Victorian Steampunk Tarot Reviews

The Victorian Steampunk Tarot is a semi-illustrated 78-card tarot from tarot author Liz Dean, who created the Art of Tarot. Each of the major arcana is a collage of steampunk-related elements, while the minors are arrangements of the suit element and symbol (Dragonflies, Bees, Beetles and Moths).

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Created by Liz Dean, Beverley Speight
Tarot Deck - 78 Cards - Cico Books 2014



Review by medusawink

Steampunk is a sub-genre of Speculative Fiction set in periods of alternate history, most notably the Victorian era. This allows writers to place their stories in a fantastical universe where technology and machinery are largely steam- powered. There are many easily recognised conventions in Steampunk and Steam-art, from the inevitable clockwork cogs and gears decorating everyday fashions and objects, the inevitable brown Victorian clothing, dirigibles of wafting through the sky, fantastical gadgetry and vehicles, and London smog.

Several Steampunk tarots have already been published, most notably Aly Fell and Barbara Moore's exceptional deck - which has set an almost impossibly high standard against which other Steampunk decks will inevitably be measured. The Victorian Steampunk Tarot kinda, sorta careens around the edges of genuine Steampunk, but never fully immerses its self in it, or Victoriana. Sure, there are the ubiquitous clockwork wheels - the all-purpose allusion to steam, and the occasional genuine Victorian image or artefact - But the collages that make up the images in this deck are basically lightweight.

This is a 78 card tarot, with 22 Major and 56 and Minor Arcana. Only one card in the Major Arcana has been renamed - The Flying Machine has replaced The Chariot in image if not in essence. Otherwise this is a standard Waite Major Arcana. The Minor Arcana are pip cards, with thoroughly unimaginative Court cards scarcely differentiable from the number cards. The Suits have been renamed - Cups/Water now being Dragonflies, Wands/Fire now Moths, Swords/Air is now Bees, and Pentacles/Earth renamed Beetles.

The cards themselves are extremely good quality. They measure 80 x 130 mm, fractionally larger than standard tarot cards. The card stock is good; flexible, smooth, with a high gloss finish. They shuffle well, being neither too slippery or prone to ‘clumping’. The print quality is excellent - the images are clean and clear, with vibrant and strong colours.

The art style is digital collage, with some images put together quite charmingly while others have an air of artistic indifference. The Major Arcana utilises symbols that echo those used in the Rider Waite Smith Tarot. The pip cards are relatively uncomplicated – the insects are portrayed in shadow form, with additional prompts in the form of tiny swords, coins, goblets, and flaming brands. The Court cards are differentiated by a crown, shield, or feather. Each image is bordered by a dark picture frame set on a sepia background. The print on the back is a vertiginous chequerboard dotted about with insects, and is not reversible.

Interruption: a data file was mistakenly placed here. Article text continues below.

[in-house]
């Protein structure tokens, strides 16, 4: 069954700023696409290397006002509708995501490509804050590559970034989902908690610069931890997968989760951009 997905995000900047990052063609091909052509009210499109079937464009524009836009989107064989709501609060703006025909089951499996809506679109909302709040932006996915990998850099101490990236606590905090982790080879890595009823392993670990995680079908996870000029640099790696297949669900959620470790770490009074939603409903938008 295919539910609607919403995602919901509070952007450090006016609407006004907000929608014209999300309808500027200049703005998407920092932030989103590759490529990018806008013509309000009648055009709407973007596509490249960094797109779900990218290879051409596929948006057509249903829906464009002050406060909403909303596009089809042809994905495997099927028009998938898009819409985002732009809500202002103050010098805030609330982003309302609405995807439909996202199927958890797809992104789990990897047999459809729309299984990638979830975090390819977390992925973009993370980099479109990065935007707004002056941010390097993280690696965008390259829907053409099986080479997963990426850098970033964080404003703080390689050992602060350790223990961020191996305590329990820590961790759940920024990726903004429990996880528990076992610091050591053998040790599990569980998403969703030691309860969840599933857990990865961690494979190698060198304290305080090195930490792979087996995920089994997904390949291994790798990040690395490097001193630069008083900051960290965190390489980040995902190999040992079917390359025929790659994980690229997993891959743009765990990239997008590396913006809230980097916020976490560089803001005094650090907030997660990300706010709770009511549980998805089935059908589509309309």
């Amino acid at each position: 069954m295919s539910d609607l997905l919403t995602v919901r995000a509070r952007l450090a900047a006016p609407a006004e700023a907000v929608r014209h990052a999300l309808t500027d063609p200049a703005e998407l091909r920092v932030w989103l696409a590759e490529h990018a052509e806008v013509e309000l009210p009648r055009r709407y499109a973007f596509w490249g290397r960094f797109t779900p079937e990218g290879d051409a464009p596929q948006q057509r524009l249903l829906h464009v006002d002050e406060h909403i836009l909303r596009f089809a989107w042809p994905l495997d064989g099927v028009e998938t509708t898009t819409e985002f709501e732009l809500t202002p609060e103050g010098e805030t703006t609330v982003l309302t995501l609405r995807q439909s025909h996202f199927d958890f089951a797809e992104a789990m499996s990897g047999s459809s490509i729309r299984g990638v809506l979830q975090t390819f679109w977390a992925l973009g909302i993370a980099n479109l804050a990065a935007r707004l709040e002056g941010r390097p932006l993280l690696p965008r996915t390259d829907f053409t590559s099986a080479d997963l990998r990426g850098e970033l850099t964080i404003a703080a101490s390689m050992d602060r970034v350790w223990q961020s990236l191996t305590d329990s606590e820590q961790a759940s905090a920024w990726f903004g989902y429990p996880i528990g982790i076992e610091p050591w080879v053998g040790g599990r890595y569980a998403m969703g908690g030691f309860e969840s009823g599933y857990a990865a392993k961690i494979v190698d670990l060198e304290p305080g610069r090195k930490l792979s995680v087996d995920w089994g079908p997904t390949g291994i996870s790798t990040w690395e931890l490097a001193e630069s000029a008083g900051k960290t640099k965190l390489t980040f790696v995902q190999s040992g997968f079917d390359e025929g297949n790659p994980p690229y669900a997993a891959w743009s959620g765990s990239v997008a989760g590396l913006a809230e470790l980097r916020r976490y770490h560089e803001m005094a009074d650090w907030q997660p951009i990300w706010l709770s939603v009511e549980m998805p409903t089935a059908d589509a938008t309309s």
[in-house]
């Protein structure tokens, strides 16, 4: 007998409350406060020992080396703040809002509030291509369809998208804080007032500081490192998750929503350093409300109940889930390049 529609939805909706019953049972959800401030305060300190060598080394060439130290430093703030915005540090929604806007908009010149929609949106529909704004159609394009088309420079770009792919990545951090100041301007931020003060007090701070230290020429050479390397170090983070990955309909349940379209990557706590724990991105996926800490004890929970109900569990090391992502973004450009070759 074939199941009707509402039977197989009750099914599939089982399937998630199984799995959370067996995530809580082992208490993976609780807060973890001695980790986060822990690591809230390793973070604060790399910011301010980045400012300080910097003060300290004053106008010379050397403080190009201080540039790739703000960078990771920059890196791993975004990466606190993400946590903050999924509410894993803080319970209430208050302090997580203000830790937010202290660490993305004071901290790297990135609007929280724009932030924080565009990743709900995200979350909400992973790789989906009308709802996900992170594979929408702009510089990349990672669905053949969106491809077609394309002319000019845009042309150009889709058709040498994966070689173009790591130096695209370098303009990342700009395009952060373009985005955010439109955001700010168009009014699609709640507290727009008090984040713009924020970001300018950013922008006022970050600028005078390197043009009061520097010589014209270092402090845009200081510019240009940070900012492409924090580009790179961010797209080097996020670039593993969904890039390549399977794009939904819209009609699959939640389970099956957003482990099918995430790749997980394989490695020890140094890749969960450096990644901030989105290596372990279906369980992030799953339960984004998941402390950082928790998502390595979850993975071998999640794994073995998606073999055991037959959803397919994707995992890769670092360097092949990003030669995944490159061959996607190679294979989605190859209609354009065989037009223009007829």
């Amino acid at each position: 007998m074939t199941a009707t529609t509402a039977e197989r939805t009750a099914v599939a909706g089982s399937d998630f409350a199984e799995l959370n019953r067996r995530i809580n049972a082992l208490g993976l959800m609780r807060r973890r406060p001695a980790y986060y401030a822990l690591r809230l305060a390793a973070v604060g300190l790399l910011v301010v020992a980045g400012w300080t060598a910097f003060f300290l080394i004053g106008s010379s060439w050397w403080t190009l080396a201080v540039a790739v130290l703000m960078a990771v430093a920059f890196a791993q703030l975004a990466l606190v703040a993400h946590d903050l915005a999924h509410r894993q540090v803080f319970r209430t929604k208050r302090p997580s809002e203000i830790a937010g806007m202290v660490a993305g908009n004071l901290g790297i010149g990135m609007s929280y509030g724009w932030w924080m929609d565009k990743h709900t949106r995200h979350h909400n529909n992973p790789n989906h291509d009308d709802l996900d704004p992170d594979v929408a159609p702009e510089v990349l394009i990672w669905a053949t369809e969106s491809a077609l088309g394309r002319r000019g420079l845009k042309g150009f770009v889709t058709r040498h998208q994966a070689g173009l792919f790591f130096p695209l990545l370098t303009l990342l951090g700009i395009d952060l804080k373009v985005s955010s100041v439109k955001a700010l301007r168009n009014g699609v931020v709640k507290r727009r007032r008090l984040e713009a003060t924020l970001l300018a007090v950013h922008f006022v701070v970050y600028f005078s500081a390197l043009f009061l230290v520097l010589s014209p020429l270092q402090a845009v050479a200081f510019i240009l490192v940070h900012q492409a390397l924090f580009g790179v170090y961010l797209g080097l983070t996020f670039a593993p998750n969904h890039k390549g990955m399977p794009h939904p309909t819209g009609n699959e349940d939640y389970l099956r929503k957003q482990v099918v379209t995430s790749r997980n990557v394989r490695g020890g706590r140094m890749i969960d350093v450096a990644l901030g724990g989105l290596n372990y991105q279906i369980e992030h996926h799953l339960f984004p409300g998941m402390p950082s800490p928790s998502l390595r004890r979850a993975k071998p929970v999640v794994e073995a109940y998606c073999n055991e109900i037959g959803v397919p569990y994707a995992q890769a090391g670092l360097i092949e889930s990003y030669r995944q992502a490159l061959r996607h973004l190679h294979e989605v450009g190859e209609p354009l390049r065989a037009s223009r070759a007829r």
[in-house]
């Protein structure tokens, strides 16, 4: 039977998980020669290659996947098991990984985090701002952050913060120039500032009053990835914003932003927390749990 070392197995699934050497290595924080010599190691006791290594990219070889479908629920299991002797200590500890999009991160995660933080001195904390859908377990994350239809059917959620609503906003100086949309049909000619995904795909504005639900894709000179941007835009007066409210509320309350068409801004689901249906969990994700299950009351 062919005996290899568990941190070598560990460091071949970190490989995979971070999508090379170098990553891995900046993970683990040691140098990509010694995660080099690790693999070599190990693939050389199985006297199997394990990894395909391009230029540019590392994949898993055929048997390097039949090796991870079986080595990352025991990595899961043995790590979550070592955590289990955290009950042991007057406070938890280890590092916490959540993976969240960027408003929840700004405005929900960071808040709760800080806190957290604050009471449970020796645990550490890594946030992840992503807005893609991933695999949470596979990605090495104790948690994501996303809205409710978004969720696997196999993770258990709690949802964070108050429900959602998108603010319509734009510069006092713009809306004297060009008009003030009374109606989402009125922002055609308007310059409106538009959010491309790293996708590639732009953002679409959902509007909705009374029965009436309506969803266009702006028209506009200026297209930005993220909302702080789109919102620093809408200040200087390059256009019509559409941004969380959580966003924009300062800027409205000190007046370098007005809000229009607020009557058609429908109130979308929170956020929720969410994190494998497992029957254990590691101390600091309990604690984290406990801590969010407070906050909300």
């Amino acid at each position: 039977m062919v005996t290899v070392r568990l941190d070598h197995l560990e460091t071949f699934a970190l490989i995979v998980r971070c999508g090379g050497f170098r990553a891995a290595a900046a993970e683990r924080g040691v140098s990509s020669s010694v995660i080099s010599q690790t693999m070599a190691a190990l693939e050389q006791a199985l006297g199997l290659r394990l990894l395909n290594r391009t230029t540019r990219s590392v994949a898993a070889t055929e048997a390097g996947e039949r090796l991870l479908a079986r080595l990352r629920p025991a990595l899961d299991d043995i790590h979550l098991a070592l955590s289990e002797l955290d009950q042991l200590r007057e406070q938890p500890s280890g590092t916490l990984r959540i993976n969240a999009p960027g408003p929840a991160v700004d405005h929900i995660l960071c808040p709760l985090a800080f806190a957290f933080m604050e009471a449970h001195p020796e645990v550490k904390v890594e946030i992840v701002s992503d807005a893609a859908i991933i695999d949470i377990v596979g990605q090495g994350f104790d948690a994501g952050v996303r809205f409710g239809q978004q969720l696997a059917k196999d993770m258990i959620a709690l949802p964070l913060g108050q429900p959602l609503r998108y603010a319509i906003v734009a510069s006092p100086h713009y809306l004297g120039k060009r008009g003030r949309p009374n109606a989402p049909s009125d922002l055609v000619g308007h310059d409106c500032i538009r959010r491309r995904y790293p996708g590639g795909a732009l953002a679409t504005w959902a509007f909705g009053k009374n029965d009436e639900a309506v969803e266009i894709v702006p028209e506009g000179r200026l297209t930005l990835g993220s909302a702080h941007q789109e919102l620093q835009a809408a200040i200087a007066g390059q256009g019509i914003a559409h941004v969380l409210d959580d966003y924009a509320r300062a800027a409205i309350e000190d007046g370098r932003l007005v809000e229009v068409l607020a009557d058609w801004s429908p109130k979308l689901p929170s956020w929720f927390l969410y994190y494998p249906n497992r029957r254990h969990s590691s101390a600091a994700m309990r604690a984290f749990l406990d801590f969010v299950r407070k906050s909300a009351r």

The box the cards and guidebook come in is made of solid cardboard with it’s lid held shut with a magnetic clasp. The box is bright blue with gold foil titles, and printed with glossy reproductions of some of the Victorian Steampunk Tarot cards.

The guidebook by Liz Dean is quirky and informative. The Introduction is fairly de rigeur giving only a fleeting overview of Steampunk and tarot. There is information about how to use the deck – tuning to the new deck, protecting the cards, shuffling the cards. There are half a dozen layouts including a 3-card draw, Spirit Messages, Ask Three Times, Too Answer A Question, The Week or Year Ahead, and of course the Celtic Cross. The chapters on The Cards And Their Meanings covers upright and reversed meanings for all the cards – and these are fairly standard interpretations. The Major Arcana chapter has additional information about the symbols used in the images, Elements, Planets, Keywords, and The Message – a brief summary of the upright divinatory meaning.

In spite of the fact that there is very little Steampunk in the Victorian Steampunk Tarot – this is a bright and attractive deck. It is usable and very functional. If you are looking for Steampunk then you may be disappointed but if you are looking for a cheerful, user-friendly tarot deck then this will satisfy your needs. In spite of being quite uncomplicated it is probably not the best deck for beginners; however if you are an experienced reader then this deck will be easy to master. All in all very pretty cards worthy of any collection.








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